Rep. Jim Jordan said Tuesday he continues to oppose the American Health Care Act for many reasons, not only because of a negative report from the Congressional Budget Office.
"I don't put a whole lot of weight [on] the CBO report," the Ohio Republican, a founding member of the House Freedom Caucus," told Fox News' "Fox & Friends" show. "It is what it is."
Instead, there are several major reasons that every major conservative organization is opposed to the the legislation, Jordan said.
"We've been working with the White House all along," Jordan said. "We have a list of changes we think need to be made to fix this bill. This bill doesn't repeal Obamacare. We're focused on bringing back affordable insurance for working class and middle class families. This bill doesn't accomplish that. We're making sure it does."
In addition to conservative organizations opposing the bill, "every conservative healthcare policy expert I talked to has concerns with this legislation," said Jordan. "Five conservative senators have problems with this legislation. A bunch of us conservatives in the House don't like this legislation. It has got problems."
The main sticking point for Jordan is the matter of clean repeal, but falling short of that, he said Tuesday that he and other conservatives are working to get House Speaker Paul Ryan's plan to a place where they can work with it.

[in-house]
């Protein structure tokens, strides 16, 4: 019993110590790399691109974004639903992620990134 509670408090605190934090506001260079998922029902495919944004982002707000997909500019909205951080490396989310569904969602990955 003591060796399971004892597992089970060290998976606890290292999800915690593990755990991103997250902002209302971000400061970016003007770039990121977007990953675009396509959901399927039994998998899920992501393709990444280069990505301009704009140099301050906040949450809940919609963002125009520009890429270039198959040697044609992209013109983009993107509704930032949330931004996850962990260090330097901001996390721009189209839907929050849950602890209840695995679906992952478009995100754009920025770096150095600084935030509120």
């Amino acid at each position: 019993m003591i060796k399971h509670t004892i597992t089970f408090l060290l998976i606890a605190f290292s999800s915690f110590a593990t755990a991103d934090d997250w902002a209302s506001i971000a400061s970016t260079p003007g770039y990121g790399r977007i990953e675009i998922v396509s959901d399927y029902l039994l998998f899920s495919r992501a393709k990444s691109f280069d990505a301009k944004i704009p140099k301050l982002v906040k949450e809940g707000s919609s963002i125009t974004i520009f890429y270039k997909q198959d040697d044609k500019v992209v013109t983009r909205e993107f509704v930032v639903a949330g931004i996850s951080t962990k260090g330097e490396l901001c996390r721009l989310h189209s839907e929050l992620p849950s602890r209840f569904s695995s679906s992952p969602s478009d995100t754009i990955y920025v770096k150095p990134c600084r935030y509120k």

"It would help if we were able to amend and change it," said Jordan. "This bill was rolled out six days ago, went through committee, and no amendments were allowed to happen. That is not a fair process. Let's have a fair process to make changes that will accomplish what I just described. Unite Republicans and actually repeal Obamacare and bring down costs for working class families."
As is, the legislation does not do what voters were told would happen.
"We didn't tell the voters we would repeal Obamacare but keep a bunch of taxes for extra years and bring back the Cadillac tax," said Jordan. "We didn't tell them we would repeal Obamacare and extend it for seven years. We didn't tell them we would provide insurance subsidies in the bill, even though the mandate was gone."
The bill will next be in the House Budget Committee, but Jordan said he is not a member.
"We'll see if they take amendments," said Jordan, but he's not sure the committee will, as he doesn't know if it's allowed to.
"It will come to the floor next week," the lawmaker said. "That is the plan. We would like to offer amendments that would make he it consistent what we told the voters we were going to do. We'll see what happens next week."
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